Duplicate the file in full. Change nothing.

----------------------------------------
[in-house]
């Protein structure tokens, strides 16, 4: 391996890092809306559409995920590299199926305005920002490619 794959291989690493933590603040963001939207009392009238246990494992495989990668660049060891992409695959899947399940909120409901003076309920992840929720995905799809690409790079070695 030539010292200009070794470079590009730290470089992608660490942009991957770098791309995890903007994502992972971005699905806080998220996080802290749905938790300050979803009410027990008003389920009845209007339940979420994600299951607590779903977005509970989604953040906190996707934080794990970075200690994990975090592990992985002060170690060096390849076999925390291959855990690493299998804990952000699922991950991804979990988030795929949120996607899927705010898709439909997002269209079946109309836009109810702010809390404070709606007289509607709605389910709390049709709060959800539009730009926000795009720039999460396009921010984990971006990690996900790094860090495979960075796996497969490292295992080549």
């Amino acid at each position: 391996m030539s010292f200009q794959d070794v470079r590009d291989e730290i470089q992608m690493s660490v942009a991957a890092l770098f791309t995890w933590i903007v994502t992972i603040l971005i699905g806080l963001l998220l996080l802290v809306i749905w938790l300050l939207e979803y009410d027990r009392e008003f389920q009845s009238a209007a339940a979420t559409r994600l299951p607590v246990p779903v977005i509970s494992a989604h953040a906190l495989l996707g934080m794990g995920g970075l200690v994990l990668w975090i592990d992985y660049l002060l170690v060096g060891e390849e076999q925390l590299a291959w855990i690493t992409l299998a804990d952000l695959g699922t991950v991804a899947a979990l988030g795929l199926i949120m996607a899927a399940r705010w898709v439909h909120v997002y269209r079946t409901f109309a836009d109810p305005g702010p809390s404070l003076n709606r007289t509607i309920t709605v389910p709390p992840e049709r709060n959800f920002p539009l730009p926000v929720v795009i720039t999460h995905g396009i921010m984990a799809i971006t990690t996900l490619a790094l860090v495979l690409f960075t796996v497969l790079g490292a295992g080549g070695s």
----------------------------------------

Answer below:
[in-house]
């Protein structure tokens, strides 16, 4: 391996890092809306559409995920590299199926305005920002490619 794959291989690493933590603040963001939207009392009238246990494992495989990668660049060891992409695959899947399940909120409901003076309920992840929720995905799809690409790079070695 030539010292200009070794470079590009730290470089992608660490942009991957770098791309995890903007994502992972971005699905806080998220996080802290749905938790300050979803009410027990008003389920009845209007339940979420994600299951607590779903977005509970989604953040906190996707934080794990970075200690994990975090592990992985002060170690060096390849076999925390291959855990690493299998804990952000699922991950991804979990988030795929949120996607899927705010898709439909997002269209079946109309836009109810702010809390404070709606007289509607709605389910709390049709709060959800539009730009926000795009720039999460396009921010984990971006990690996900790094860090495979960075796996497969490292295992080549």
């Amino acid at each position: 391996m030539s010292f200009q794959d070794v470079r590009d291989e730290i470089q992608m690493s660490v942009a991957a890092l770098f791309t995890w933590i903007v994502t992972i603040l971005i699905g806080l963001l998220l996080l802290v809306i749905w938790l300050l939207e979803y009410d027990r009392e008003f389920q009845s009238a209007a339940a979420t559409r994600l299951p607590v246990p779903v977005i509970s494992a989604h953040a906190l495989l996707g934080m794990g995920g970075l200690v994990l990668w975090i592990d992985y660049l002060l170690v060096g060891e390849e076999q925390l590299a291959w855990i690493t992409l299998a804990d952000l695959g699922t991950v991804a899947a979990l988030g795929l199926i949120m996607a899927a399940r705010w898709v439909h909120v997002y269209r079946t409901f109309a836009d109810p305005g702010p809390s404070l003076n709606r007289t509607i309920t709605v389910p709390p992840e049709r709060n959800f920002p539009l730009p926000v929720v795009i720039t999460h995905g396009i921010m984990a799809i971006t990690t996900l490619a790094l860090v495979l690409f960075t796996v497969l790079g490292a295992g080549g070695s």